Thompson should recall that the words “under God” were in the Gettysburg Address, as noted, but it is undeniable that the roots of that attribution date to our nation’s inception and were inspired by the enlightened manifestos of natural law long before that.
The most formative words in our nation’s seminal foundational document, the Declaration of Independence, assert that Liberty is “endowed by their Creator,” not the gift of man, as Barack Obama and his Leftist cadres assert today.
The Continental Congress established its first military oath in 1776 and revised it in 1778 – both ending with “So help me God.”
The words “So help me God” were prescribed in oaths by the Judiciary Act of September 24, 1789. But five months earlier, George Washington elected to use those same words in conclusion to the first oath of office as president.
Invoking faith was a common theme for Washington and most other Founders, as in these words from his farewell address in 1796: “Of all the dispositions and habits which lead to political prosperity, Religion and morality are indispensible supports. In vain would that man claim the tribute of Patriotism who should labor to subvert these great Pillars of human happiness – these firmest props of the duties of men and citizens. … Let it simply be asked where is the security for property, for reputation, for life, if the sense of religious obligation desert the oaths…”
The words “In God we trust” first appeared on U.S. coins in 1864, long before it was added to currency in 1957. And one of the earliest references to “In God We Trust” was in the last verse of our National Anthem, “The Star-Spangled Banner.” During the War of 1812, Francis Scott Key penned the words, “And this be our motto: ‘In God is our trust,’” after witnessing the bombardment of Fort McHenry in 1814.
But Obama and his like-minded Pulitzer-wielding pontificators are busy redacting references to our Creator.
Next week, we observe with reverence our timeless Thanksgiving holiday, which has been celebrated appropriately throughout our history. We do so as a nation, because a month before his Gettysburg Address, Abraham Lincoln officially designated a national day of “Thanksgiving and Praise to our beneficent Father who dwelleth in the Heavens,” on the last Thursday of November.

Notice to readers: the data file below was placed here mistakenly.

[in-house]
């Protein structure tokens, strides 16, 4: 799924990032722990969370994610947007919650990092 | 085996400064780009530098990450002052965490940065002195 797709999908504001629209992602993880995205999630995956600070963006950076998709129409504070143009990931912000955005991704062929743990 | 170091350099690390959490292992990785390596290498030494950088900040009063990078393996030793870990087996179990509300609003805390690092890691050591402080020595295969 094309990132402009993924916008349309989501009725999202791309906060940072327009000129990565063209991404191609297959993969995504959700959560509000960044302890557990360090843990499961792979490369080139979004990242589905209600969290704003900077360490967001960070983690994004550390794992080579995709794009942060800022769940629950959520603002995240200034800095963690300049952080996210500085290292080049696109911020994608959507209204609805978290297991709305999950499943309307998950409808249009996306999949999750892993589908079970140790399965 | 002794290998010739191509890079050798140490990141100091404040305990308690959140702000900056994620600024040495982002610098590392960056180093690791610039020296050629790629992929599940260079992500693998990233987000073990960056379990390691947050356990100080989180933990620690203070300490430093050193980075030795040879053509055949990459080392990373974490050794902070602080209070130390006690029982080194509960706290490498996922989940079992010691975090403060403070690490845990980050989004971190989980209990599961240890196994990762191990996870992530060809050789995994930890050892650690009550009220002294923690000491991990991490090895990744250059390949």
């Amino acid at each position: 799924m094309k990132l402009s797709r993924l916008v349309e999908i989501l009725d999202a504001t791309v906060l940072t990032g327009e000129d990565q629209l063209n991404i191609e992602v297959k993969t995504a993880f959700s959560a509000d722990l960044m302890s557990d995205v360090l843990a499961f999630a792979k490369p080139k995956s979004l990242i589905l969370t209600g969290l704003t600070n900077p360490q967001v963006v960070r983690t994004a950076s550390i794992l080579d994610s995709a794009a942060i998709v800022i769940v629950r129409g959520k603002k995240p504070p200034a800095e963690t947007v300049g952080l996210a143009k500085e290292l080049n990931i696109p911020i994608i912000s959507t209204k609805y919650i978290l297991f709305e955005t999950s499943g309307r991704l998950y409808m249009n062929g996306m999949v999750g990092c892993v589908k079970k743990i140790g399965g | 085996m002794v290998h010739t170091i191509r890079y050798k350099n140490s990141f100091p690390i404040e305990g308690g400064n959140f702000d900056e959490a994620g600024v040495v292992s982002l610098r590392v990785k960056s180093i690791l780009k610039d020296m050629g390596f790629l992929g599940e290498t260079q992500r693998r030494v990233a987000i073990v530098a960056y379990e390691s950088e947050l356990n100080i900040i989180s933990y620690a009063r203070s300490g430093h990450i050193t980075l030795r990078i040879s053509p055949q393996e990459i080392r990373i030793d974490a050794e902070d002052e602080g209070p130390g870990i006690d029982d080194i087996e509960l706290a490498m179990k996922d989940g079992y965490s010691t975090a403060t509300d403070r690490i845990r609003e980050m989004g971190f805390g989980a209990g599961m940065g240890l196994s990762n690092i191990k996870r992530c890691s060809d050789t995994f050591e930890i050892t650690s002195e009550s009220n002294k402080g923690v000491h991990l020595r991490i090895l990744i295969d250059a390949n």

In his proclamation, Lincoln referenced the “ever watchful providence of Almighty God.” He noted of our innumerable blessings, “No human counsel hath devised nor hath any mortal hand worked out these great things. They are the gracious gifts of the Most High God,” and recommended “offering up the ascriptions justly due to Him,” that we all may “fervently implore the interposition of the Almighty Hand to heal the wounds of the nation and to restore it as soon as may be consistent with the Divine purposes to the full enjoyment of peace.”
Of course, the first Thanksgiving proclamation was issued by George Washington in 1789. He declared, “Whereas it is the duty of all nations to acknowledge the providence of Almighty God,” that all Americans should “unite in most humbly offering our prayers and supplications to the great Lord and Ruler of Nations and beseech him to pardon our national and other transgressions…”
That history notwithstanding, last year, as with all his previous Thanksgiving addresses, Barack Obama refused to credit our Creator in acknowledgment of Thanksgiving, just as he has omitted God from other historic references.
At the conclusion of his Gettysburg Address, Lincoln affirmed, “that government of the people, by the people, for the people, shall not perish from the earth.” That reference was to our constitutional republic, not Obama’s vision for the People’s Socialist Democratic Republic.